Tuesday, November 11, 2008

Sorry for the delay...

I've been in South Africa for the past month and a half, and will be until the end of November. But there has been some interesting mushroom news out there...

First of all, I haven't been able to find out which of these lovely ladies became the Texas Mushroom Festival Queen, and I'm pretty ticked off about it. There's been no follow up. (sigh)
But other interesting news has been developing.

Could fungi have contributed to the Stradivarius sound? This article suggests so. Xylaria longipes is not really a mushroom, per se, but is related to what I've been calling dead man's fingers. I had a fling with this family awhile ago, especially the genus Hypoxylon, and was interested in the decay caused by these fungi. While basidiomycetes, especially polypores, cause rots of the brown and white varieties. Ascomycetes like Xylaria cause 'soft rot', which has been classified as a type of white rot, but apparently the loss of wood structure is not as extreme, and can apparently still be used for wood under stress (like in a violin).

In other news, a Spanish man found a puffball weighing over 17 pounds. He declared it "too good to eat". Actually, my experience has been that bigger isn't always better with fruiting bodies, as far as flavor goes. Usually, the bigger ones are older, and may be past their peak. The puffball in question was a basidiocarp of Lycoperdon perlatum (in the article, Lycoperdum, which is incorrect), which has a funny translation.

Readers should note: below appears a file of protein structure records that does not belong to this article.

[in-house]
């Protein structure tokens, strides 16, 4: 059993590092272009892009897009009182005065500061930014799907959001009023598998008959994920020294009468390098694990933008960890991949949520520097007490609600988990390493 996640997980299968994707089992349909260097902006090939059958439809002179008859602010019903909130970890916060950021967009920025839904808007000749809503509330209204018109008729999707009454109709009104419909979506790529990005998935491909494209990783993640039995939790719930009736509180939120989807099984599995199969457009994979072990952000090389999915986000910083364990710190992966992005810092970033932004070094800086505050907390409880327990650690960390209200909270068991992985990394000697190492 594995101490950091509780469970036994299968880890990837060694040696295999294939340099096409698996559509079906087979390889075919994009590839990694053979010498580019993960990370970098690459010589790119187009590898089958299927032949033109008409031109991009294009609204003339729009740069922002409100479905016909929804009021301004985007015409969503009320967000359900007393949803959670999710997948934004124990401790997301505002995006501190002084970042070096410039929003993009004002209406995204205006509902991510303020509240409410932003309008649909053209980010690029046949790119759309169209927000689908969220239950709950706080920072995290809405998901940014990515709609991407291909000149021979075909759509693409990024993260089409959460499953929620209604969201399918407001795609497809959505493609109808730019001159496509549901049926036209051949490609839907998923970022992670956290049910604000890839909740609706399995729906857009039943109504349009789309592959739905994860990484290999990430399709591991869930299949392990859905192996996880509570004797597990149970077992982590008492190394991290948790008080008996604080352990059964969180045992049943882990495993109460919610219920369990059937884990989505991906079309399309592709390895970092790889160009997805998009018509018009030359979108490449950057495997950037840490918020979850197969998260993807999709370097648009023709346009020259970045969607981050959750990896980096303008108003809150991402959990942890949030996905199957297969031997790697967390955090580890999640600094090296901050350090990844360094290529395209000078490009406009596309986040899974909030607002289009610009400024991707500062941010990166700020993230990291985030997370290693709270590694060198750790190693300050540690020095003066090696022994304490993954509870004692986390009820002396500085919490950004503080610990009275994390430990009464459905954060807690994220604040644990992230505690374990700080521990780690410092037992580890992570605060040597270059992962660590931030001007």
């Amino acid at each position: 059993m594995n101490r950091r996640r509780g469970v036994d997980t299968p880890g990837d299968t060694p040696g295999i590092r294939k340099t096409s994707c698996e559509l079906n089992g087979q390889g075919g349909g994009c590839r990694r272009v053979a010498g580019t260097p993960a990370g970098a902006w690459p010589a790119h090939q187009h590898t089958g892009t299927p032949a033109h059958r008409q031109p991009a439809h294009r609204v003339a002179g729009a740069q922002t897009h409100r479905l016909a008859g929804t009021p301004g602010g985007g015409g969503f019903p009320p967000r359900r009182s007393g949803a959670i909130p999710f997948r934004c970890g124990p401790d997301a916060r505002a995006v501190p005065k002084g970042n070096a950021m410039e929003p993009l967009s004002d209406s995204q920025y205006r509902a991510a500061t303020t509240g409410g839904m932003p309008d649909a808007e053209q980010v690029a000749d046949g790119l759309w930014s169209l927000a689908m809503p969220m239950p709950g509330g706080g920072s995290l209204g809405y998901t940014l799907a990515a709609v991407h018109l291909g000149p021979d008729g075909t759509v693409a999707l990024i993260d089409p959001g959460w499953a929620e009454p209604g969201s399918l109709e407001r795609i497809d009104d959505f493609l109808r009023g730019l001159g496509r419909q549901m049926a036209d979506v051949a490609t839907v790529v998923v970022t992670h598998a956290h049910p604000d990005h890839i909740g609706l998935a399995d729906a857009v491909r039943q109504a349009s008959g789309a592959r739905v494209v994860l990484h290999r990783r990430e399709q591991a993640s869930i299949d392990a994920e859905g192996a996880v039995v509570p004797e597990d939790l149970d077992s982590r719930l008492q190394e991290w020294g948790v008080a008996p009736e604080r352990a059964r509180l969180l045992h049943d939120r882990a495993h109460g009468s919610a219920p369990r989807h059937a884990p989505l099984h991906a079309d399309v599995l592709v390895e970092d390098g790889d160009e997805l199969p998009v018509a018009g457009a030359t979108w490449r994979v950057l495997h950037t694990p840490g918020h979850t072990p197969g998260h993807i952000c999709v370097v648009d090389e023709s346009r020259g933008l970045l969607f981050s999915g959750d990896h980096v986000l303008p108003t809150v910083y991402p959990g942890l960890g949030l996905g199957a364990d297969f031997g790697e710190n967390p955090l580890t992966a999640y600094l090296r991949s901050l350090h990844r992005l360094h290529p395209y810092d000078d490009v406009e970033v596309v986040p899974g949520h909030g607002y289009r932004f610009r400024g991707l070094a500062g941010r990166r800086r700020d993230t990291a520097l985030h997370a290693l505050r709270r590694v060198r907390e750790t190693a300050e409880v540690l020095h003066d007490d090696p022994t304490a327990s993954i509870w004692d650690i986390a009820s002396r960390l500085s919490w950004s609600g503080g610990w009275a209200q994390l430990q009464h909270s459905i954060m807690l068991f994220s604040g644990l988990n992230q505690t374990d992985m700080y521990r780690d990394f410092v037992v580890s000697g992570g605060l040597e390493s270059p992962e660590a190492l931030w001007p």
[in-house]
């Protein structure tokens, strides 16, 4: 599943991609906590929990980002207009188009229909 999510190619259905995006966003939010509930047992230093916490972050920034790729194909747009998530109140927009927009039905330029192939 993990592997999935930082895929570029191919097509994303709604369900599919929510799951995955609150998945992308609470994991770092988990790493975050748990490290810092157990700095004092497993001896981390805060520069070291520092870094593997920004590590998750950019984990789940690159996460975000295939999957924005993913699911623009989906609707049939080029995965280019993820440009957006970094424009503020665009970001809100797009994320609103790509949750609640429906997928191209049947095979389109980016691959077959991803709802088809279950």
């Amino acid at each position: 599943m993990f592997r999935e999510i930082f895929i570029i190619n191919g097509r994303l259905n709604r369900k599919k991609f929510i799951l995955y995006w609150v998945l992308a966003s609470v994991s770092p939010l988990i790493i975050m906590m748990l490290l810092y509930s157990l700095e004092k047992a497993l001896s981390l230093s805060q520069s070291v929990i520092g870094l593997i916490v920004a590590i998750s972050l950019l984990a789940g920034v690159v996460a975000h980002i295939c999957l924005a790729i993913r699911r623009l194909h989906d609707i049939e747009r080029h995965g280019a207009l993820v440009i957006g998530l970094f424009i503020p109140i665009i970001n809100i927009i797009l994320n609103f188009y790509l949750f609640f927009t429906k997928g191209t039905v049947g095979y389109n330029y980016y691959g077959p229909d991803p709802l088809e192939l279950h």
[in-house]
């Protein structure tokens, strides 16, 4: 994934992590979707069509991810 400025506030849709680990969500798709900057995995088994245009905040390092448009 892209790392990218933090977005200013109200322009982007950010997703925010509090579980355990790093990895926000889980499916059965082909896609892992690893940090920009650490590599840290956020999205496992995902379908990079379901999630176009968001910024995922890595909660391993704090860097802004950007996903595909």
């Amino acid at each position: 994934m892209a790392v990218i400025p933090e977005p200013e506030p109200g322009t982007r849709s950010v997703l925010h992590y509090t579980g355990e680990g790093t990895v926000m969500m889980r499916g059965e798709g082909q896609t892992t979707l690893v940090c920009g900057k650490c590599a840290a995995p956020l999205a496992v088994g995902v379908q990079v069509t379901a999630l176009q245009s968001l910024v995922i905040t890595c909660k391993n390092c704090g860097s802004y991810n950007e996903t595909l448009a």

And finally, mycodiesel? It appears that a certain fungus may be capable of turning wood fiber (cellulose) into diesel. Now wouldn't that be something? I mean, it shouldn't be such a surprise, seeing as yeasts have been converting sugar into ethanol for us for thousands of years, as well as making carbon dioxide to give us this day our daily bread. In the case of myco-diesel, the fungus in question is a mold (or mould, if you will), in the sense that it is a microfungus that may produce a macroscopic fruiting body, typically somewhere you don't want it. You can learn a lot about moulds (or molds) from this site. Why are molds and molds so different? I've often wondered, but have no answer.